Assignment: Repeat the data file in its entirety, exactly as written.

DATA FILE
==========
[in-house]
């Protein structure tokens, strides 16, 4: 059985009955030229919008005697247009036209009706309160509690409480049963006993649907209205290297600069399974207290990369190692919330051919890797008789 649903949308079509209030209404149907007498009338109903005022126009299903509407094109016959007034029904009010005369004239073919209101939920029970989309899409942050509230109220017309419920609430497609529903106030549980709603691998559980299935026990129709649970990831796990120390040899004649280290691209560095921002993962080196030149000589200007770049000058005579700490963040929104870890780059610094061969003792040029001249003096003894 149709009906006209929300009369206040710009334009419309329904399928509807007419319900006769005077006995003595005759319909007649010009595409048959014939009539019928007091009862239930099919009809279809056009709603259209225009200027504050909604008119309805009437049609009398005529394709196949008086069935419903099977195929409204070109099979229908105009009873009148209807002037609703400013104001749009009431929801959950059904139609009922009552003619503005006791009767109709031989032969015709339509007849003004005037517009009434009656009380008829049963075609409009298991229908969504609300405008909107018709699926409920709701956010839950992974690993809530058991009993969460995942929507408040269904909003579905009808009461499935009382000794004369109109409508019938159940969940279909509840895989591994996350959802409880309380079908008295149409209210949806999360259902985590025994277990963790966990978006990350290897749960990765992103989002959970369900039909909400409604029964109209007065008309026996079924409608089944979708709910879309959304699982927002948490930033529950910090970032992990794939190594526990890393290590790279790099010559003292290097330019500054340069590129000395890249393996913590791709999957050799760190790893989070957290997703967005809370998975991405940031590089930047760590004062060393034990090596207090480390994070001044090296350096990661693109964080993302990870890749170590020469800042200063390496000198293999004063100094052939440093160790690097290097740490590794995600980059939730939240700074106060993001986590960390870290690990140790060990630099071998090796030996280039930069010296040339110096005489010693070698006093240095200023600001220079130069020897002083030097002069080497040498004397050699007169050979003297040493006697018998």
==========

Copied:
[in-house]
């Protein structure tokens, strides 16, 4: 059985009955030229919008005697247009036209009706309160509690409480049963006993649907209205290297600069399974207290990369190692919330051919890797008789 649903949308079509209030209404149907007498009338109903005022126009299903509407094109016959007034029904009010005369004239073919209101939920029970989309899409942050509230109220017309419920609430497609529903106030549980709603691998559980299935026990129709649970990831796990120390040899004649280290691209560095921002993962080196030149000589200007770049000058005579700490963040929104870890780059610094061969003792040029001249003096003894 149709009906006209929300009369206040710009334009419309329904399928509807007419319900006769005077006995003595005759319909007649010009595409048959014939009539019928007091009862239930099919009809279809056009709603259209225009200027504050909604008119309805009437049609009398005529394709196949008086069935419903099977195929409204070109099979229908105009009873009148209807002037609703400013104001749009009431929801959950059904139609009922009552003619503005006791009767109709031989032969015709339509007849003004005037517009009434009656009380008829049963075609409009298991229908969504609300405008909107018709699926409920709701956010839950992974690993809530058991009993969460995942929507408040269904909003579905009808009461499935009382000794004369109109409508019938159940969940279909509840895989591994996350959802409880309380079908008295149409209210949806999360259902985590025994277990963790966990978006990350290897749960990765992103989002959970369900039909909400409604029964109209007065008309026996079924409608089944979708709910879309959304699982927002948490930033529950910090970032992990794939190594526990890393290590790279790099010559003292290097330019500054340069590129000395890249393996913590791709999957050799760190790893989070957290997703967005809370998975991405940031590089930047760590004062060393034990090596207090480390994070001044090296350096990661693109964080993302990870890749170590020469800042200063390496000198293999004063100094052939440093160790690097290097740490590794995600980059939730939240700074106060993001986590960390870290690990140790060990630099071998090796030996280039930069010296040339110096005489010693070698006093240095200023600001220079130069020897002083030097002069080497040498004397050699007169050979003297040493006697018998």